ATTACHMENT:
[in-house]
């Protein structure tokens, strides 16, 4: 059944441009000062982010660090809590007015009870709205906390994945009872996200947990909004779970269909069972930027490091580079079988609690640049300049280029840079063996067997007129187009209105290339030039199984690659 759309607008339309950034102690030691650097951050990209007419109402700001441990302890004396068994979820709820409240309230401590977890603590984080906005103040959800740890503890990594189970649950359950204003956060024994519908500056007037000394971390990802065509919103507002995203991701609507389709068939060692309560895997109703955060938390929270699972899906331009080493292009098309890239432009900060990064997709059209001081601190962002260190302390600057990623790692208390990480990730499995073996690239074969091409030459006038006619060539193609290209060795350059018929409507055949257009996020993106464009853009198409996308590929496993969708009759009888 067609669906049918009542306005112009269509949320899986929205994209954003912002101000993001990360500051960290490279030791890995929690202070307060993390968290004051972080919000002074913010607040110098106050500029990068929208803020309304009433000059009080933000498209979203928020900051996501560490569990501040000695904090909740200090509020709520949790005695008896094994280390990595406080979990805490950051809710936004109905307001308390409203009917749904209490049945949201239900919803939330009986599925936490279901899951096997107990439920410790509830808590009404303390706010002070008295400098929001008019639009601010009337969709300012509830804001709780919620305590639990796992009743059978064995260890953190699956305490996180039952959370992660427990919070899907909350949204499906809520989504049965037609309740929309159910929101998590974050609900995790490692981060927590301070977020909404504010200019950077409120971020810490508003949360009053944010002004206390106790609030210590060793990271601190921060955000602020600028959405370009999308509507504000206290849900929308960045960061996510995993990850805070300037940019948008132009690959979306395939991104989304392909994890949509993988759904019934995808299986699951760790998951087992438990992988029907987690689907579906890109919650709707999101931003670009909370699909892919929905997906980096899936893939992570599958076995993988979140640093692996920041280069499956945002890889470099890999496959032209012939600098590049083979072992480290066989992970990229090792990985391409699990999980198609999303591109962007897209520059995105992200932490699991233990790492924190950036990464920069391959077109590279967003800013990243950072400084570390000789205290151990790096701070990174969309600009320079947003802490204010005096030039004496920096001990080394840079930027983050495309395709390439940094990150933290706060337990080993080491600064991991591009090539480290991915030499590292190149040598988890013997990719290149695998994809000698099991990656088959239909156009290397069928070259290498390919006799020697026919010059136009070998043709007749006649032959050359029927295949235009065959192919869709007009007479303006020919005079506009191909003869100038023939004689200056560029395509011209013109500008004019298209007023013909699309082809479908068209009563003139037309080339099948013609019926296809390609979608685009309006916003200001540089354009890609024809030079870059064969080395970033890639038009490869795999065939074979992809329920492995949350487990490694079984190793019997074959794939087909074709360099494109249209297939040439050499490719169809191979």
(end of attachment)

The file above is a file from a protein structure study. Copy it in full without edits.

[in-house]
């Protein structure tokens, strides 16, 4: 059944441009000062982010660090809590007015009870709205906390994945009872996200947990909004779970269909069972930027490091580079079988609690640049300049280029840079063996067997007129187009209105290339030039199984690659 759309607008339309950034102690030691650097951050990209007419109402700001441990302890004396068994979820709820409240309230401590977890603590984080906005103040959800740890503890990594189970649950359950204003956060024994519908500056007037000394971390990802065509919103507002995203991701609507389709068939060692309560895997109703955060938390929270699972899906331009080493292009098309890239432009900060990064997709059209001081601190962002260190302390600057990623790692208390990480990730499995073996690239074969091409030459006038006619060539193609290209060795350059018929409507055949257009996020993106464009853009198409996308590929496993969708009759009888 067609669906049918009542306005112009269509949320899986929205994209954003912002101000993001990360500051960290490279030791890995929690202070307060993390968290004051972080919000002074913010607040110098106050500029990068929208803020309304009433000059009080933000498209979203928020900051996501560490569990501040000695904090909740200090509020709520949790005695008896094994280390990595406080979990805490950051809710936004109905307001308390409203009917749904209490049945949201239900919803939330009986599925936490279901899951096997107990439920410790509830808590009404303390706010002070008295400098929001008019639009601010009337969709300012509830804001709780919620305590639990796992009743059978064995260890953190699956305490996180039952959370992660427990919070899907909350949204499906809520989504049965037609309740929309159910929101998590974050609900995790490692981060927590301070977020909404504010200019950077409120971020810490508003949360009053944010002004206390106790609030210590060793990271601190921060955000602020600028959405370009999308509507504000206290849900929308960045960061996510995993990850805070300037940019948008132009690959979306395939991104989304392909994890949509993988759904019934995808299986699951760790998951087992438990992988029907987690689907579906890109919650709707999101931003670009909370699909892919929905997906980096899936893939992570599958076995993988979140640093692996920041280069499956945002890889470099890999496959032209012939600098590049083979072992480290066989992970990229090792990985391409699990999980198609999303591109962007897209520059995105992200932490699991233990790492924190950036990464920069391959077109590279967003800013990243950072400084570390000789205290151990790096701070990174969309600009320079947003802490204010005096030039004496920096001990080394840079930027983050495309395709390439940094990150933290706060337990080993080491600064991991591009090539480290991915030499590292190149040598988890013997990719290149695998994809000698099991990656088959239909156009290397069928070259290498390919006799020697026919010059136009070998043709007749006649032959050359029927295949235009065959192919869709007009007479303006020919005079506009191909003869100038023939004689200056560029395509011209013109500008004019298209007023013909699309082809479908068209009563003139037309080339099948013609019926296809390609979608685009309006916003200001540089354009890609024809030079870059064969080395970033890639038009490869795999065939074979992809329920492995949350487990490694079984190793019997074959794939087909074709360099494109249209297939040439050499490719169809191979």